Sultan’s textiles therefore offer an abstraction not only bound to an illustrious history of Western modern art, but also connected to an ancient tradition of mystical forms. As famous artists of the recent century have embraced and rebelled against the grid as a defining structure, anonymous artists on the other side of the world have quietly defined their own abstract forms within the framework of spiritual meditation. Drawing upon both sensibilities, Altoon Sultan impressively navigates a wide range of sources to develop her own vision of non-objective art. Most importantly, her use of the hooked wool medium—not conventional painting or drawing—uniquely establishes her version of abstract art distinct from historic and contemporary colleagues. Her choice of rug hooking as the medium best-suited to the iconic vocabulary of modern art refuses easy dichotomies of high and low. The found grid of her medium aligns her practice with twentieth century abstraction, and with some of the best-known Western artists in recent history. Yet the geometric forms, the patterns, and colors she constructs upon that grid reference a timeless, anonymous universality that defies narrow, egotistical boundaries. Sultan’s hooked wool textiles are smart and potent in their exploration of abstraction’s deep heritage.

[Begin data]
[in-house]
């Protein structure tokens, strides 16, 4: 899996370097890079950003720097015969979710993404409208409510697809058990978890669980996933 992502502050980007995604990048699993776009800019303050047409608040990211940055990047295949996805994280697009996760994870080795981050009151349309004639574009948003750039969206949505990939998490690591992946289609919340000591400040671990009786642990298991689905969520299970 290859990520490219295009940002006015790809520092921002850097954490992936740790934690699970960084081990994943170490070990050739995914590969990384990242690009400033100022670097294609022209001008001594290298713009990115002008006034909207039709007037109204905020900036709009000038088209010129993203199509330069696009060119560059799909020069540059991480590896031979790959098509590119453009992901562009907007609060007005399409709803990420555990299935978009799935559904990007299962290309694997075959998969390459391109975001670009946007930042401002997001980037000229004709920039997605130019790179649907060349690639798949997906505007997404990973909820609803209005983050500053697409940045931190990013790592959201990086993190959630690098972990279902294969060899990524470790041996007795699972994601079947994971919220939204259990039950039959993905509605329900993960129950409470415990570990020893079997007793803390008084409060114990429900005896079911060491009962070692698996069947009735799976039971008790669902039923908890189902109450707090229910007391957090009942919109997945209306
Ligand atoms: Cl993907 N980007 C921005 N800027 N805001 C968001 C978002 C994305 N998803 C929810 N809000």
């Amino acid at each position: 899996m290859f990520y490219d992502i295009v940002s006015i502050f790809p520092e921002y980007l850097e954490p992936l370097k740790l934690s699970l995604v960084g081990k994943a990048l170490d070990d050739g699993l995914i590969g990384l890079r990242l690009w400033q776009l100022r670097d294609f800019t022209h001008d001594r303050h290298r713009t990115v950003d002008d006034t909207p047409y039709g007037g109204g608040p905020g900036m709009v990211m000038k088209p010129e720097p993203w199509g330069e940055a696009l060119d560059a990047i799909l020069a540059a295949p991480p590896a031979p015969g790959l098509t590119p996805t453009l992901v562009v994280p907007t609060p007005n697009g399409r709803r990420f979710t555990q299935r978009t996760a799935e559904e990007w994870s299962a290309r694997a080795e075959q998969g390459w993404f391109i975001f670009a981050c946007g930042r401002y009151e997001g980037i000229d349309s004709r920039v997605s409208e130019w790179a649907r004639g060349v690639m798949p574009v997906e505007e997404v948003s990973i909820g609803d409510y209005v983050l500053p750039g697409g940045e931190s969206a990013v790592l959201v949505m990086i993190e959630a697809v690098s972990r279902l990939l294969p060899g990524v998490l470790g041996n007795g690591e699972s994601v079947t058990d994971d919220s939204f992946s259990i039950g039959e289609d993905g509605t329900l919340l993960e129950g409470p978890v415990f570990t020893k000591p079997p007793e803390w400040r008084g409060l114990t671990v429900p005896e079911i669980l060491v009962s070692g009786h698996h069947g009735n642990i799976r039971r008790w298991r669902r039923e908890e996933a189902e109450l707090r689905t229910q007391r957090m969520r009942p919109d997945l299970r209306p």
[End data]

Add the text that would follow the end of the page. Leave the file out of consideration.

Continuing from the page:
1 Altoon Sultan, blog post, 2 November 2009.
2 Rosalind E. Kraus, “Grids” October, no. 9 (Summer 1979), reprinted in The Originality of the Avant-Garde and Other Modernist Myths (Cambridge: MIT Press, 1986), p. 9.
3 There are a number of useful websites that discuss the history and process of rug hooking, including a basic Wikipedia page: http://en.wikipedia.org/wiki/Rug_hooking.
4 Altoon Sultan, blog post, 5 December 2014.
5 Drawing papers 50: Tantra Drawings from India, The Drawing Center, New York, 2004, p. 1.